Sinusoidal disturbances are common lateral errors seen in industrial converting machines. Hence the performance of the web guiding system is evaluated for sinusoidal disturbances. In the experiments reported in this white paper, sinusoidal lateral disturbances with a magnitude of 8 mm and frequencies of 0.25 Hz, 0.5 Hz, 1 Hz, 2 Hz and 4 Hz were introduced with the upstream guide while the downstream guide is used to correct for the disturbances. A nonwoven web of width 130 mm was transported at a speed of 6.6 meters/sec (1300 feet-per-minute). The web tension in the machine was maintained using a pneumatic dancer system.
A summary of the time domain results are shown in Fig. 4. The plots show the disturbance entering the guide roller (measured using the upstream sensor) and the performance of the web guiding system (measured at the downstream span using a sensor). A FFT of the lateral disturbance and the guiding performance is shown in Fig. 5 with the Table 2 that further summarizes the results.
|Disturbance Frequency (Hz)||Upstream Sensor Measurement (mm)||Downstream Sensor Measurement (mm)||Attenuation %|
Summary and Conclusions
Significant improvement in performance was achieved with the improvements due to the new actuator, modifications to the sensor algorithm, optimization of the controller parameters, and improvements to the guide mechanism. Especially at frequencies between 1 to 4 Hz a significant improvement was observed. The previous control system was unable to attenuate the disturbances at these frequencies. However it is noted that these performance improvements will be added to the standard ARIS Web Guiding System only when such performance is absolutely needed.
In order to reject the high frequency disturbance the acceleration and velocity profiles of the controller were optimized to be at their maximum limits. High acceleration profiles require low inertia of the guiding system which implies the tension on the web guide should also be low. Hence care must to taken to ensure that the guide mechanism is not overly loaded when these high performance controller parameters are used.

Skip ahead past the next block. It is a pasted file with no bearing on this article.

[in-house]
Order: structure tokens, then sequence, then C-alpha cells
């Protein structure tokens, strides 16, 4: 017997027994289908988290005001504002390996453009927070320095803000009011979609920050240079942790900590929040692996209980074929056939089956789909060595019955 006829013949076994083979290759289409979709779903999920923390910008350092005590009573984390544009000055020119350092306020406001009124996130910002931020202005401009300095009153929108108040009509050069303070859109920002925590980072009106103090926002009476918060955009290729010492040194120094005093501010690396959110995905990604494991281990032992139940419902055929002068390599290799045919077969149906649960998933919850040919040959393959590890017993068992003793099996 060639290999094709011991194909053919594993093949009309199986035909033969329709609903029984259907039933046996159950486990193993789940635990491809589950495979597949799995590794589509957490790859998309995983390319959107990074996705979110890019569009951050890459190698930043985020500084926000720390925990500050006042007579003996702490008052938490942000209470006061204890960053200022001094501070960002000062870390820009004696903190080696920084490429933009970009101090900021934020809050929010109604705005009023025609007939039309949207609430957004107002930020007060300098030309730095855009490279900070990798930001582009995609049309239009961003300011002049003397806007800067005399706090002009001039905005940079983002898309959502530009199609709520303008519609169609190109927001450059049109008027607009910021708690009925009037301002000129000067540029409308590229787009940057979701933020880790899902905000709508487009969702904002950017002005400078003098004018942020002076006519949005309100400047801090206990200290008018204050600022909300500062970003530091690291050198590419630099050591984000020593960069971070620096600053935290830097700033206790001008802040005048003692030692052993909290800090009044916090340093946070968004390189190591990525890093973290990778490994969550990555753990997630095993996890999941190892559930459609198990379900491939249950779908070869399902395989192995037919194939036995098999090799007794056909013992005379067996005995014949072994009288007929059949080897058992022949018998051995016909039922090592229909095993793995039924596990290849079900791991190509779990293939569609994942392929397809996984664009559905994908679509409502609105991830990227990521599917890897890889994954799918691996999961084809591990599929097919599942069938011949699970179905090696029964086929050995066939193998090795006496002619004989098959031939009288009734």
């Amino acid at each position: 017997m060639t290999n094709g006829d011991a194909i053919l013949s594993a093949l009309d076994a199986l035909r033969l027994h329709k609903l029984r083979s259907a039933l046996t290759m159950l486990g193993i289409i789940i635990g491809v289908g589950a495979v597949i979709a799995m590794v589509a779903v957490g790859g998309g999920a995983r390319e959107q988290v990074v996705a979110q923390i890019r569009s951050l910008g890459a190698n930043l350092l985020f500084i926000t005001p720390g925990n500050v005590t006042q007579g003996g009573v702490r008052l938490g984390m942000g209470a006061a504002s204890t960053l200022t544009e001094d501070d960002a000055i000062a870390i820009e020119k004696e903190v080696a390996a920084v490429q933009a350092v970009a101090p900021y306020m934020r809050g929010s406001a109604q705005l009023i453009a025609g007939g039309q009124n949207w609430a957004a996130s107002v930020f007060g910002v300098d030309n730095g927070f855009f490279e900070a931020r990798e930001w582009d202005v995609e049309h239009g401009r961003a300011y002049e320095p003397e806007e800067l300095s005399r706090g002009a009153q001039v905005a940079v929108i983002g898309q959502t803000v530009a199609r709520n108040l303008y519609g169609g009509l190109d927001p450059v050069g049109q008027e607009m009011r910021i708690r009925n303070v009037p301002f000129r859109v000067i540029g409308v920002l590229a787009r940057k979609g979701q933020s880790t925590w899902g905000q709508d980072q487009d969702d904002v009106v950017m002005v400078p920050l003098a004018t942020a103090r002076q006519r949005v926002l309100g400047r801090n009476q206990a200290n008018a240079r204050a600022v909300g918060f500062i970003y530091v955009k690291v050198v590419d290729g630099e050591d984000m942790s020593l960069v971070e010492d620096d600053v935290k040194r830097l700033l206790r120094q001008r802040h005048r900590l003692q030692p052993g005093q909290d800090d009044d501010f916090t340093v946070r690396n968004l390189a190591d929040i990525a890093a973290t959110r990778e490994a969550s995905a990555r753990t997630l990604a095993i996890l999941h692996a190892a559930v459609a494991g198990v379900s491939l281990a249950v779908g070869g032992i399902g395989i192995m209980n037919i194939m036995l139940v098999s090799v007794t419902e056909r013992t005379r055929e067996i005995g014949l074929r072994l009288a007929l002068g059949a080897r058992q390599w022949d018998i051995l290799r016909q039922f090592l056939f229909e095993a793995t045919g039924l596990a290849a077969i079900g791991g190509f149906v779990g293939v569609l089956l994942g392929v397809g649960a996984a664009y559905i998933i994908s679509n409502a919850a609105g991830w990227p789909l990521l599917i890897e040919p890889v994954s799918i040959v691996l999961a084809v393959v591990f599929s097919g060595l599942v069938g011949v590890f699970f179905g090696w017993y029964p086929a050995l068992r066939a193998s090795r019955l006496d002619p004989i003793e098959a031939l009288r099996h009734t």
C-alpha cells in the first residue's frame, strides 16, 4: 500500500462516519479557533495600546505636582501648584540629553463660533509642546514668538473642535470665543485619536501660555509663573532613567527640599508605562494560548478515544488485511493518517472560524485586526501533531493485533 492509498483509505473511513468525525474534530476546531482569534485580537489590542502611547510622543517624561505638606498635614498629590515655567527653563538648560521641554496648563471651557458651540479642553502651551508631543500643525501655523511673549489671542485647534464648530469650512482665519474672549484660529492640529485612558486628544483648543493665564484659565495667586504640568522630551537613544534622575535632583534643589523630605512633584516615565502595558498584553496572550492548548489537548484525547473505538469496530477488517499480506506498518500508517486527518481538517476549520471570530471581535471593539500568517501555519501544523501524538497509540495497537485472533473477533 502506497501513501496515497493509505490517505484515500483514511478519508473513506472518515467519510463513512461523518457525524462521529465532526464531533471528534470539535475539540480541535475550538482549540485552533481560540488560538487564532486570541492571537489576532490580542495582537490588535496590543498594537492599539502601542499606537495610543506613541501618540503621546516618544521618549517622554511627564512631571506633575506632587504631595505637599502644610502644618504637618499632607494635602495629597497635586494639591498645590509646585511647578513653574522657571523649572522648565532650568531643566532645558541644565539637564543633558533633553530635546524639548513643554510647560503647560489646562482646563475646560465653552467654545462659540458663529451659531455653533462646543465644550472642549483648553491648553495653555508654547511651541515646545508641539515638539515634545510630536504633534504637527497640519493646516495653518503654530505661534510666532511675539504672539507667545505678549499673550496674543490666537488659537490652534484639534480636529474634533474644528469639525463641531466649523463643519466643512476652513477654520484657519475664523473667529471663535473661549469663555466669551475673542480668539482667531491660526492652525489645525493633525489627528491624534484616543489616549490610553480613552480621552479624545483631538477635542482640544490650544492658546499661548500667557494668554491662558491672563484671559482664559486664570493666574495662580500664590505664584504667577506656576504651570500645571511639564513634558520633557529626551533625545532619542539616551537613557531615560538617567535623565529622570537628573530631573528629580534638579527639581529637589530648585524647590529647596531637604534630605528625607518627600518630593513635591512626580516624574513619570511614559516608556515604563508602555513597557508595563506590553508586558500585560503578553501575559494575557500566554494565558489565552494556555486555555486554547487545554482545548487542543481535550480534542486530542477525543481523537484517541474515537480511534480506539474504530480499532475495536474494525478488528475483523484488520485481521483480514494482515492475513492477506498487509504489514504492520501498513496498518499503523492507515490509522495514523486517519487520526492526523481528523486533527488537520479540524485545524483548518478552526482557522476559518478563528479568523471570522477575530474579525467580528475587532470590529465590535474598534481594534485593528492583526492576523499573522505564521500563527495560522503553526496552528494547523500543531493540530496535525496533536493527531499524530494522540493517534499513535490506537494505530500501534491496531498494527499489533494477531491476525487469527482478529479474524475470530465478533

The most significant loading of the motor occurs during direction change. The motor has to overcome the inertia of the guide mechanism to the stop the guide and to start accelerating in the other direction. And as the frequency of the disturbance increases the loading duty cycle also increase. A high duty cycle loading with a DC or a Brushless DC motor may result in actuator failure. The DC motors draw current based on the load on the motor. As the load increases or the duty cycle of the load increase, higher current is draw which may result in overheating and actuator damage. Stepper motors on the other hand draw a constant current and will stall if the load is excessive. This prevents the motor from overheating and prevents actuator failure with high frequency disturbance.
The high performance stepper motor driver in ARIS Web Guiding System is optimized to prevent stalls and for load-adaptive current scaling to reduce the energy consumption. This prevents the overheating issue while providing maximum efficiency. Higher acceleration profiles can be achieved by increasing the coil windings, using a bulkier motor with a high throughput current driver. All of these will increase the overall size of the actuator and the power consumption of the ARIS Web Guiding System.
An alternative to using a high performance actuator is the use of a standard web guide with a properly designed web path. The inherent filtering (or absorbing) nature of the web can be exploited to reduce the disturbance propagation. The simplest option would be to have long web spans which can absorb high frequency lateral disturbances. Such a design would be a reliable cost effective solution compared to using a bulkier high speed actuator which may be prone to actuator failure.